A central bank concept for defence
12 Apr 2024|

Australia’s military weakness in an increasingly threatening regional environment requires that serious consideration be given to setting up a defence strategy and procurement body that operates with the same independence as the central bank. 

The board of the Reserve Bank of Australia gained independence in setting monetary policy in 1996 because the government of the day recognised that adjustment of interest rates should be free from political temptations. National defence, even more important than monetary policy, should similarly be kept at a distance from politicians who have their eyes on electoral prospects. Moreover, the country needs an organisation for defence strategy and acquisition that is more streamlined than the military establishment constituted by the Department of Defence and armed services.  

The strategy and procurement body should issue public advice on how much money should be spent on defence. Then, after the government decides on an amount, the same independent organisation should decide how the funds are spent, listening to but not taking instructions from the armed services. And it should execute programs with a leaner staff than the current procurement organisation, the department’s Capability Acquisition and Sustainment Group. 

The capability of the Australian Defence Force is inadequate for facing the rising challenge presented by China. The late senator and general Jim Molan said in 2021: We lack self-reliance in strategic industry, spare parts and reserves, and we lack resilience if things don’t immediately go our way. Even in five years, the ADF will not be strong enough, big enough nor able to fight for long enough against a peer opponent.’ 

Consider the deterioration in our circumstances, especially China’s gain in military strength in the Indo-Pacific relative to the United States. This means it is risky to rely on our traditional policy of sticking close to a great and powerful friend in the expectation that it will rescue us if we get into serious trouble. We must be ready to defend ourselves. 

But experience suggests that neither the armed services nor the defence bureaucracy is capable of the rapid changes in thinking and action that are needed. And governments are not sufficiently focused on defence, as illustrated by slowness in submarine acquisition. A process to introduce new submarines first emerged in the 2009 defence white paper but is not now expected to get even one replacement boat into the navy’s hands before 2032.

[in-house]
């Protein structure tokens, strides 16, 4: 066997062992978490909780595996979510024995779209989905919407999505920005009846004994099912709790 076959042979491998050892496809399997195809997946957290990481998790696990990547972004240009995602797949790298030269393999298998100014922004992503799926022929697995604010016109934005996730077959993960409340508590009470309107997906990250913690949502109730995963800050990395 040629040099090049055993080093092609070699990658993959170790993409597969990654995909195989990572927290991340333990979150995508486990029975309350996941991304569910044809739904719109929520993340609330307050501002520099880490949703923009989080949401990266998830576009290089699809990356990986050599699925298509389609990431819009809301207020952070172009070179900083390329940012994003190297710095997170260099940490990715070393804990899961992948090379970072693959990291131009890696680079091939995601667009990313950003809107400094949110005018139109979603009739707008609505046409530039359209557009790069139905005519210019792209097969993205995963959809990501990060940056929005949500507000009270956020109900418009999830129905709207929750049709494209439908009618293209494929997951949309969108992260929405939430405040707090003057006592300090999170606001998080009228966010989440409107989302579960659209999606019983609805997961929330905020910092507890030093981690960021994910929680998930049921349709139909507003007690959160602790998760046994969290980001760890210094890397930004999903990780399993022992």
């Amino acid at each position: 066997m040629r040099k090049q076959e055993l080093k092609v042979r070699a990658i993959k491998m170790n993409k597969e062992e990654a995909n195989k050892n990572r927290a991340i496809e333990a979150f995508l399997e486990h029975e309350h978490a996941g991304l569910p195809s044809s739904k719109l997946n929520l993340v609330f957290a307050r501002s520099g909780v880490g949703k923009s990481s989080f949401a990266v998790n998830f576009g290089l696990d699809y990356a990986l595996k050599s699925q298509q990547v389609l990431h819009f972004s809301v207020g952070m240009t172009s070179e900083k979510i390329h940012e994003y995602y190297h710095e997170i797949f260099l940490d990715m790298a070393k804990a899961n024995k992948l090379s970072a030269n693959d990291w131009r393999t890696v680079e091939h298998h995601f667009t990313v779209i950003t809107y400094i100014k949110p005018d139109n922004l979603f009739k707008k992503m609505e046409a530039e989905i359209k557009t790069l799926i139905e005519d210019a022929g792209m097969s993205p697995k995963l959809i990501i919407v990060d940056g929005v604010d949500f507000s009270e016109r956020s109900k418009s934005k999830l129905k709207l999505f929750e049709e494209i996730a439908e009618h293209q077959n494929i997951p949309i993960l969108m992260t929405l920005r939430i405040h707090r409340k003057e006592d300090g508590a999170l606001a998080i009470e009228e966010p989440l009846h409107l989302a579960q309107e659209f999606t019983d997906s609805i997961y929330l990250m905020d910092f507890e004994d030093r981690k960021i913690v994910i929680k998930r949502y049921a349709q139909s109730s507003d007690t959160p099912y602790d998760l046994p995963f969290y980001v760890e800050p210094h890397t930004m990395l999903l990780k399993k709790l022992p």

It is inconceivable that an independent and focused panel of experts would have allowed that program to drift so long. 

In another example, a project to build missiles in Australia was announced in 2020 but won’t make anything until 2025, and then only in what looks like pilot production. Acquisition of Hunterclass frigates, meanwhile, is running years behind schedule, in part because of a confused process that the department itself has admitted to. 

If an independent strategy and acquisition body spent the defence budget, the process would be freed of such political considerations as feeding money into marginal electorates. Politicians would be deprived of opportunities to make grand acquisition announcements that they need not actually put into effect or might execute only slowly. 

For example, the former government decided to build warships at a slow but steady pace in Adelaide, and now the current government wants to do so in Perth as well. The policy ensures that shipyards provide steady employment, to the satisfaction of local votersand also that the fleet will not be expanded as quickly as it might have been with a crash building program. An independent strategy and acquisition body might well have chosen to move faster. 

Before the introduction of the 2020 defence strategic update, the defence establishment worked on the premise that Australia would have a 10-year window in which to prepare itself for a significant military threat. The situation has now changed dramatically, and we cannot continue with the processes and organisations that have repeatedly delivered mediocre performance or outright failure. A radical overhaul of the system is needed.